If you’re looking for me babbling about farming, gardening, photography or one of the usual topics I go wandering off on, you might want to skip this one. I’m going to jump off the deep end into the “miracle of radio” for a moment here, specifically amateur radio.
One of the most curious things I’ve been seeing is the claim that amateur radio is dying. I hear this claim all the time; on the air from people chatting, at swap meets, and on the AR related blogs and forums on the internet. It is really very curious and at first I wasn’t sure why I kept hearing this when it seemed to be completely untrue.
But then I realized what was going on. Amateur radio isn’t dying, of course. What’s happening is that their idea of what amateur radio should be is dying. Amateur radio is changing, evolving, and they don’t like it. No sir, not at all. And they don’t want to accept that fact. So they take advantage of any little quirk, any little upsetting of the apple cart, any disruption, and through a convoluted thought process that makes the mind boggle, turn it into support for their idea that the entire hobby and everyone involved in it (except for them, of course) is going to hell in a hand basket.
Perhaps the biggest change was when the FCC dropped the need to know morse code in order to get a license. While most accepted this, and even were in favor of it, a significant number of AROs rose up in righteous anger over it.
Other things happened. The tests were changed, study guides began appearing on-line that were easy to use, even free. There were changes to the licensing structure. There were claims that the tests were “dumbed down”. I’ve heard people claim that modern licensees don’t actually “know” anything, all they did was memorize the answers to the questions in the question pool.
Uh, excuse me? Really? You didn’t memorize anything when you took your test, eh? You did, what, exactly? Spent years experimenting and doing the math to develop Ohm’s Law all by yourself? Besides, if someone has the ability to memorize all 700 or so of the questions in the pool for the Extra exam, they probably deserve to get the license.
Some of this nonsense has calmed down as none of the dire predictions that the Good Ole Boys made have come true, but they’re still out there, are still claiming that anyone who was licensed after the no-code license came into effects is an idiot, etc. etc. etc. There are some forums out there where if one of us no-coders dares to stick our head up, we will quickly be insulted, trolled and harassed.
The licensing system had to change, though. Morse code, or CW as we call it, is a lot of fun. Tens of thousands of AROs gleefully still use it, and it shows no sign of dying. But the fact of the matter is that being required to know CW to get your amateur radio license is about as useful as being required to know how to ride a horse in order to get a driver’s license for a car. Yes, there are those who argue that when “all else fails” CW is the only way you’ll be able to communicate. But if you look at the forms of communications that are actually used during real emergencies, what is being used is SSB voice, FM voice, and, increasingly, digital voice and data. Not CW.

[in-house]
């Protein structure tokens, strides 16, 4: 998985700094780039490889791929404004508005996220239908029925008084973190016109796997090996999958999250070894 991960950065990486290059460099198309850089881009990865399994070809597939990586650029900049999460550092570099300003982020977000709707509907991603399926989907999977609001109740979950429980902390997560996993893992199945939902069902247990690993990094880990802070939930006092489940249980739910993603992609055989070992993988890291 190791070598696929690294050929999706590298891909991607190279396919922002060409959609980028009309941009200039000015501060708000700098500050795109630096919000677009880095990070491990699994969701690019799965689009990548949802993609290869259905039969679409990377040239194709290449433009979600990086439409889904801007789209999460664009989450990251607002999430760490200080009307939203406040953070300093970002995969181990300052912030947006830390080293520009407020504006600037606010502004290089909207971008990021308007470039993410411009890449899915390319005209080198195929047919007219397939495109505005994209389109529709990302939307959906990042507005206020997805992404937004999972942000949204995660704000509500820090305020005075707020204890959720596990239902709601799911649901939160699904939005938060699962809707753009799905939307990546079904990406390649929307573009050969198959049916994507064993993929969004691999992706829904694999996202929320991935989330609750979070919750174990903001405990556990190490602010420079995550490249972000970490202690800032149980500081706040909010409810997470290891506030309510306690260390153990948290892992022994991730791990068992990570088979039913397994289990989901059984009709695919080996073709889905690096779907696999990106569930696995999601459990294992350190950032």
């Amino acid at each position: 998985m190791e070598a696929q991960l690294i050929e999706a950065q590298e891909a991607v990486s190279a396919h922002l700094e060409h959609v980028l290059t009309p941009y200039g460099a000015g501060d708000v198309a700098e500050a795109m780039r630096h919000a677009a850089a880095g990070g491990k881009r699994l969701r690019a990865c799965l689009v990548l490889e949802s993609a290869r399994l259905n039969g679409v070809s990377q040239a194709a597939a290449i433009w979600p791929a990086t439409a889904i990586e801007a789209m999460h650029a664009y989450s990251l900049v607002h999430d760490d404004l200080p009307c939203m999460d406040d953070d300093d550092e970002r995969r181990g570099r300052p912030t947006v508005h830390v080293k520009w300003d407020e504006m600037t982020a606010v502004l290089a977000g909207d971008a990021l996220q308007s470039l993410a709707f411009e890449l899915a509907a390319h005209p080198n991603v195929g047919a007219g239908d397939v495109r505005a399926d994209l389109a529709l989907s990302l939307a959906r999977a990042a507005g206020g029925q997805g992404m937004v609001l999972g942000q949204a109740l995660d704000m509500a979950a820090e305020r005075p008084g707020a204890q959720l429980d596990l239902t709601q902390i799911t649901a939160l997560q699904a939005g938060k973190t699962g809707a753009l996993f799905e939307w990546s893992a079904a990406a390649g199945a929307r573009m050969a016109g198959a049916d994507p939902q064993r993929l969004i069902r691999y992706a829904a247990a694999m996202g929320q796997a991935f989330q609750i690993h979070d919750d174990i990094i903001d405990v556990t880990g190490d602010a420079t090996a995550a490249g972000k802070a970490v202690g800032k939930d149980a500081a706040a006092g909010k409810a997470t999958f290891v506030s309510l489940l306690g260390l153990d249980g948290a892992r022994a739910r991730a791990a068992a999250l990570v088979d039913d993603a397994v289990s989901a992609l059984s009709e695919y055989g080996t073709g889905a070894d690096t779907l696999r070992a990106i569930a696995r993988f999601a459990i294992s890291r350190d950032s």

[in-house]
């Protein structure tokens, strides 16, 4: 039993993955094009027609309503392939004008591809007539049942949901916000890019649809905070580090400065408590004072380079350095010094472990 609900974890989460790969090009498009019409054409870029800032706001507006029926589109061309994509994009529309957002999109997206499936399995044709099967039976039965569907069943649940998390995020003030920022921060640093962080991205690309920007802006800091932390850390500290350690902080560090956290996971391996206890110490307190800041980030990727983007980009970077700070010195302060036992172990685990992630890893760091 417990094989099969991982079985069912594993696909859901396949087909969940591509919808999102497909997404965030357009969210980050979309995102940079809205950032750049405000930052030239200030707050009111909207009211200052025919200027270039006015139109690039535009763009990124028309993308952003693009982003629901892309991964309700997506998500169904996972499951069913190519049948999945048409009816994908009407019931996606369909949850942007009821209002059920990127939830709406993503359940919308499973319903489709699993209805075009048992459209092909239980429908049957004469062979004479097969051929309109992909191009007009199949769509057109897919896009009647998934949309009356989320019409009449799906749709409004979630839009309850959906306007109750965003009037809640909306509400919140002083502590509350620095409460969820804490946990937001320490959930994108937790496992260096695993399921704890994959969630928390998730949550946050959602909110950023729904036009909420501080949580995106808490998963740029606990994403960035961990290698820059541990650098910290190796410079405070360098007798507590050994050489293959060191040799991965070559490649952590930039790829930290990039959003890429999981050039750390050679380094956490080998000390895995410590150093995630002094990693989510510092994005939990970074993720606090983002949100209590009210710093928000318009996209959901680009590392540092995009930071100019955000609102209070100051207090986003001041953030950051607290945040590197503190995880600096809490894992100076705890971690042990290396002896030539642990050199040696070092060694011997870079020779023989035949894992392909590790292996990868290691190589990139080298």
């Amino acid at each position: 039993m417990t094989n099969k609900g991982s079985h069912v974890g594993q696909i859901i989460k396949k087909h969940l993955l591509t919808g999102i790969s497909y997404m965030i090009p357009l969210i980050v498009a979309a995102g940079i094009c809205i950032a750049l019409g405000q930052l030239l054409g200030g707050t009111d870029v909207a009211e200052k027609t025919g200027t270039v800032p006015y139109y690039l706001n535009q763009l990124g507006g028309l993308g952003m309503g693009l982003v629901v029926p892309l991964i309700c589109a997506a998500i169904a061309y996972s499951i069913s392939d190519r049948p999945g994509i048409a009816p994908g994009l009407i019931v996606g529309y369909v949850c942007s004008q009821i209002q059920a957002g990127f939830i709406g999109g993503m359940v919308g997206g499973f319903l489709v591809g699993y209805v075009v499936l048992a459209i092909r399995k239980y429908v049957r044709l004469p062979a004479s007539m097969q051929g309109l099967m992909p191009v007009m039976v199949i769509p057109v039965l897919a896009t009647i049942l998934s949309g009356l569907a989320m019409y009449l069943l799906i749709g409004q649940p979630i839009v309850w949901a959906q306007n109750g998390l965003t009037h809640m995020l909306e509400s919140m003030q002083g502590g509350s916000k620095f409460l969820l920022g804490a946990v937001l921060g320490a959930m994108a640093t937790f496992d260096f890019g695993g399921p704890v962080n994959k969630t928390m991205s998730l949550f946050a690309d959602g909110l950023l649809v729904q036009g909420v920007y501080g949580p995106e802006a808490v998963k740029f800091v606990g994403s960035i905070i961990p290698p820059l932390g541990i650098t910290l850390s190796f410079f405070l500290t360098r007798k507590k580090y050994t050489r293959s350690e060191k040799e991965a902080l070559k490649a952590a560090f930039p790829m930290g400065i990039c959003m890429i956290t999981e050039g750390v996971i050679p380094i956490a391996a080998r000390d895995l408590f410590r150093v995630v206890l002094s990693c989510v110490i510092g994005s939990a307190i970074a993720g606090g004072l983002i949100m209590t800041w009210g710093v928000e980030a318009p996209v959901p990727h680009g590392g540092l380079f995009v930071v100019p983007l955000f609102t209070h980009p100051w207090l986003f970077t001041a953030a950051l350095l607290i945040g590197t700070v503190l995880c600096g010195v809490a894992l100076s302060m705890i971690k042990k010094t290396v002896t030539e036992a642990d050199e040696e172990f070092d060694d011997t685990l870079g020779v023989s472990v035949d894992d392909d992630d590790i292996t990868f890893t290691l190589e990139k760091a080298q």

Then there are other “signs” that amateur radio is dying. Supposedly amateur radio isn’t growing, according to a lot of people I’ve talked to. I find that rather odd because we have more licensed amateur radio operators than ever before, and that number is increasing almost every year. Granted, it isn’t increasing by much, but amateur radio is a very technical hobby and it definitely is not for everyone. It requires a fairly extensive knowledge of electronics, mathematics, propagation, antenna design, FCC regulations, operating practices, etc. It requires a fairly hefty investment in equipment as well. So it appeals to a very limited number of people in the first place. If you are technically inclined, if you enjoy playing with electronics and gadgets and occasionally cranking up the old soldering iron and setting off the smoke detectors in your home with flaming resistors, exploding capacitors, etc. there are a hell of a lot easier and less expensive ways to do it than amateur radio, and which don’t require you to have to pass a test and pay a fee to do what you want to do.
Frankly, it’s amazing that we have the number of licensed operators that we have, not that the number is so small.
Here is an observation: I have amateur radio magazines going back to the early 1900s, and if you read the editorials and letters columns, you’ll quickly find that amateur radio has been “dying” since about, oh, 1920. And for pretty much the same reasons being given today: rogue operators, idiots, dumbing down the tests, changes in technology “destroying” the hobby (you should read some of the arguments about how SSB was going to destroy amateur radio when it first became popular)
There are a lot of people out there who simply do not like change. Oh, they won’t admit it, but it’s true. And this isn’t just in the amateur radio community of course. There are people who will not accept change even if those changes badly need to take place, even if those changes offer significant improvements. They will grasp at anything to try to rationalize their feelings.
Are there things about amateur radio I don’t like, things that I believe should be changed, or things that look like they will be changed but which I feel should remain the same? Of course there are. But I don’t have any influence over what will happen, and in the long run none of those things will have any real effect on my enjoyment of the hobby.
So no, amateur radio isn’t dying. All things considered, it is reasonably healthy and it seems it will remain so. It doesn’t need to be “fixed”. Yes, there are some things that could be tweaked, perhaps should be changed. But overall, amateur seems to be doing rather well.